Similarly, those subject to gender discrimination under British nationality laws missed many other chances. For example, consider the case of your father who was denied British Citizenship (and CUKC before it) due to gender discrimination. Had the laws not been discriminatory, there is a chance that your father would have chosen to move to the UK as an adult (or his mother would have moved the family there as a child) or at least lived there for three years. If your father had been a British citizen there is a chance that your sister would have been born in the UK or been able to use the three-year route. We will never know because this chance was denied due to discrimination. This is more than theoretical as it happened in practice - there are many British South Africans living in the UK.

I would expect Sable to test such a claim once they have established other more straightforward routes, such as CBR. They will probably look for an applicant who has documentary evidence that their parent wanted to move to the UK shortly before their birth but could not (job rejection mentioning lack of citizenship, visa denied, visa approved for father but rejected for mother when it would have been approved if the father was a citizen, and so on). I think that such an argument would be weaker if the chance to move to the UK was long before the birth of the applicant (or before the applicant's parents met) as it would call into question the existence of the applicant under such a thought experiment. Ideally, you would want to make an argument that while your mother was pregnant with your sister, your father wanted to move your family to the UK before the birth but could not because he was not a British Citizen.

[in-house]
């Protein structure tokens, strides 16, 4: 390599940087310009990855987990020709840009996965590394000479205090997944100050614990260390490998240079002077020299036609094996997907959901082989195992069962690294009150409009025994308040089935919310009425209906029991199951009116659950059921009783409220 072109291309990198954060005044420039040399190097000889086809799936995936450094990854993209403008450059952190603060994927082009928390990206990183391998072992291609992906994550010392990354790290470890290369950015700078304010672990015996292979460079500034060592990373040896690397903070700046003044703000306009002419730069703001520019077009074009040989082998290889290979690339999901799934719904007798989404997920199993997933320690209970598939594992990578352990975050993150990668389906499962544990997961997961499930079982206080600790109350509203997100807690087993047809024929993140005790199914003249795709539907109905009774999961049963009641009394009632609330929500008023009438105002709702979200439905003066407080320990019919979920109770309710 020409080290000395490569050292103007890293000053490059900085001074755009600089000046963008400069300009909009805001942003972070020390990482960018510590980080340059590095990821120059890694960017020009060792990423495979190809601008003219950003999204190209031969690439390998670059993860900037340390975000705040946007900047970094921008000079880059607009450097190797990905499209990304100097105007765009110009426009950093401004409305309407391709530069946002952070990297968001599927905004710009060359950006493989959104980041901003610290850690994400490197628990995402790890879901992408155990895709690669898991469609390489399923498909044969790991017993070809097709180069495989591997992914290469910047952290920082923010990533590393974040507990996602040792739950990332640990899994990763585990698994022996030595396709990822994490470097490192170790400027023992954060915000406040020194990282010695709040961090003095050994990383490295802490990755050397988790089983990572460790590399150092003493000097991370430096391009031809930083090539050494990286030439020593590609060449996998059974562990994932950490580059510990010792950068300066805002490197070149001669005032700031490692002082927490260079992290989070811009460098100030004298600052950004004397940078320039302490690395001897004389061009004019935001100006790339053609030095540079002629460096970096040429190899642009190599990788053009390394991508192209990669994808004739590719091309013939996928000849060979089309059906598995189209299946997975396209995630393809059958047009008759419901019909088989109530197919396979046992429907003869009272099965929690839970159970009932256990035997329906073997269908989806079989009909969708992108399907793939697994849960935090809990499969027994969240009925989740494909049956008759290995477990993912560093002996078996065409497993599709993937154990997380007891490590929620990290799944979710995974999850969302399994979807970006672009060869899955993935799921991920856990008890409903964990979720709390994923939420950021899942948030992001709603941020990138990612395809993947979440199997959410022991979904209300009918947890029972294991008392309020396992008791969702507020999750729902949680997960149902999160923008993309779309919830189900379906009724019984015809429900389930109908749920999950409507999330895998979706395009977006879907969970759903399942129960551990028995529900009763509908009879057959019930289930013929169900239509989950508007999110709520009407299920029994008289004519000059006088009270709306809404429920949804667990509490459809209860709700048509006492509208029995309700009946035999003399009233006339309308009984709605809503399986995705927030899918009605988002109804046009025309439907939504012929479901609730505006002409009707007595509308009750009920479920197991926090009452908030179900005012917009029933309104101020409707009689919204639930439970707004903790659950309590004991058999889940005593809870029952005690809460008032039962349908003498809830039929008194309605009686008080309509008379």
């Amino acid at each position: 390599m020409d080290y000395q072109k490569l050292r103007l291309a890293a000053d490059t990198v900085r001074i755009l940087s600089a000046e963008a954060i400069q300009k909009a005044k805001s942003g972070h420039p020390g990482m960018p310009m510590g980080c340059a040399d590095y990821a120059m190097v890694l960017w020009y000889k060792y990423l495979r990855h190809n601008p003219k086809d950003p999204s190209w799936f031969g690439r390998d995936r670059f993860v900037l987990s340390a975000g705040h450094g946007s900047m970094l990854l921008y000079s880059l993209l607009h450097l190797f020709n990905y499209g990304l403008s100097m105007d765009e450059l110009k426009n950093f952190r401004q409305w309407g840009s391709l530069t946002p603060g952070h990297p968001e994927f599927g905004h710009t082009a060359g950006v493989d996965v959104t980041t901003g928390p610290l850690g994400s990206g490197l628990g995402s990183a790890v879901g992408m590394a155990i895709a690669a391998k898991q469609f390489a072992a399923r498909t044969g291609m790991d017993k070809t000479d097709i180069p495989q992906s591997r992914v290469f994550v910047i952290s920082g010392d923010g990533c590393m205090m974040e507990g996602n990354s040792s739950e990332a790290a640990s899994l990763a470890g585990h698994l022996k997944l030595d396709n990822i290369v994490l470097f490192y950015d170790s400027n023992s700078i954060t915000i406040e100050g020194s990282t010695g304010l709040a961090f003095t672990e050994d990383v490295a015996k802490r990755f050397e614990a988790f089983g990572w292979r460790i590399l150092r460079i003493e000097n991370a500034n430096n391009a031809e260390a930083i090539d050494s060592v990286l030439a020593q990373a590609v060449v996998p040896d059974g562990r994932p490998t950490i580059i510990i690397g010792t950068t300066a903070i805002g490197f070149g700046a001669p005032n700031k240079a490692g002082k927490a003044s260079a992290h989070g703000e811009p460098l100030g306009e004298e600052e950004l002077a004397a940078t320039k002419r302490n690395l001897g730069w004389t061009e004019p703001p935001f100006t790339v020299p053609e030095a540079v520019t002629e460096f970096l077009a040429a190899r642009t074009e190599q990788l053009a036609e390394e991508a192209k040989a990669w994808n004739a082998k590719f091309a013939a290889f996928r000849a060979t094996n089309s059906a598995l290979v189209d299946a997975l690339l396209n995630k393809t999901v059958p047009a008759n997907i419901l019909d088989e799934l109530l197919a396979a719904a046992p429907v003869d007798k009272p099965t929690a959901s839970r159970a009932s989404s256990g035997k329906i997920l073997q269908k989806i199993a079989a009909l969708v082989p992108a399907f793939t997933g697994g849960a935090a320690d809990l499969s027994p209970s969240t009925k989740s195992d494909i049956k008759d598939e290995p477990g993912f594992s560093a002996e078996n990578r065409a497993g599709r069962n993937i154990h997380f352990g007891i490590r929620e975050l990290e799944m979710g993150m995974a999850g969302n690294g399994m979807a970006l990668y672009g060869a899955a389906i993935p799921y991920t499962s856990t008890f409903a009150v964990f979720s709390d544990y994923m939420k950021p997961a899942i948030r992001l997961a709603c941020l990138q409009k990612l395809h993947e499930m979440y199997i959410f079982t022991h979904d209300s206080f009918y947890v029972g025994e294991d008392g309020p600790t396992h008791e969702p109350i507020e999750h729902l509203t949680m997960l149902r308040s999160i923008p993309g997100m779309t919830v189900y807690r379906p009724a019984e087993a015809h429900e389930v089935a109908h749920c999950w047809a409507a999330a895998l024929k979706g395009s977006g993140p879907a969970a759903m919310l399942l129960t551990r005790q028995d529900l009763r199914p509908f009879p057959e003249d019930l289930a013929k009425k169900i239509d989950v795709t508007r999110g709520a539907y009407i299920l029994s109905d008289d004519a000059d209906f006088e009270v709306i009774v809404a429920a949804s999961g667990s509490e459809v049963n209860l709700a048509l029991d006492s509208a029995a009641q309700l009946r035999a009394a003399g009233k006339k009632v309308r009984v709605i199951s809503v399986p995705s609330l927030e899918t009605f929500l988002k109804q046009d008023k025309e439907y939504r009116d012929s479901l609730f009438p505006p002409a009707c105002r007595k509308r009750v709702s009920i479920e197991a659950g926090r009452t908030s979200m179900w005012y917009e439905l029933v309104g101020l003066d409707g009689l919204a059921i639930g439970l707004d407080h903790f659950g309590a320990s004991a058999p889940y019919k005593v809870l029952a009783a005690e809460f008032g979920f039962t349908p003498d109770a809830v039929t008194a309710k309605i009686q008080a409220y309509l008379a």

Claim: If not for historical legislative unfairness/gender discrimination my father could have registered me under BNA 1981 Section 9 (five-year transitional period for consular birth registrations). I am therefore eligible to register as a British Citizen due to the recent changes in British Nationality Law that rectified historical legislative unfairness/gender discrimination (Section 4L of BNA 1981 which came into force on 28 June 2022).

My paternal grandmother was a British Citizen otherwise than by descent born in the United Kingdom (England) in 1936.
Specifically, my paternal grandmother was a:
First, a natural-born British Subject under the British Nationality and Status of Aliens Act 1914 1(1)(a)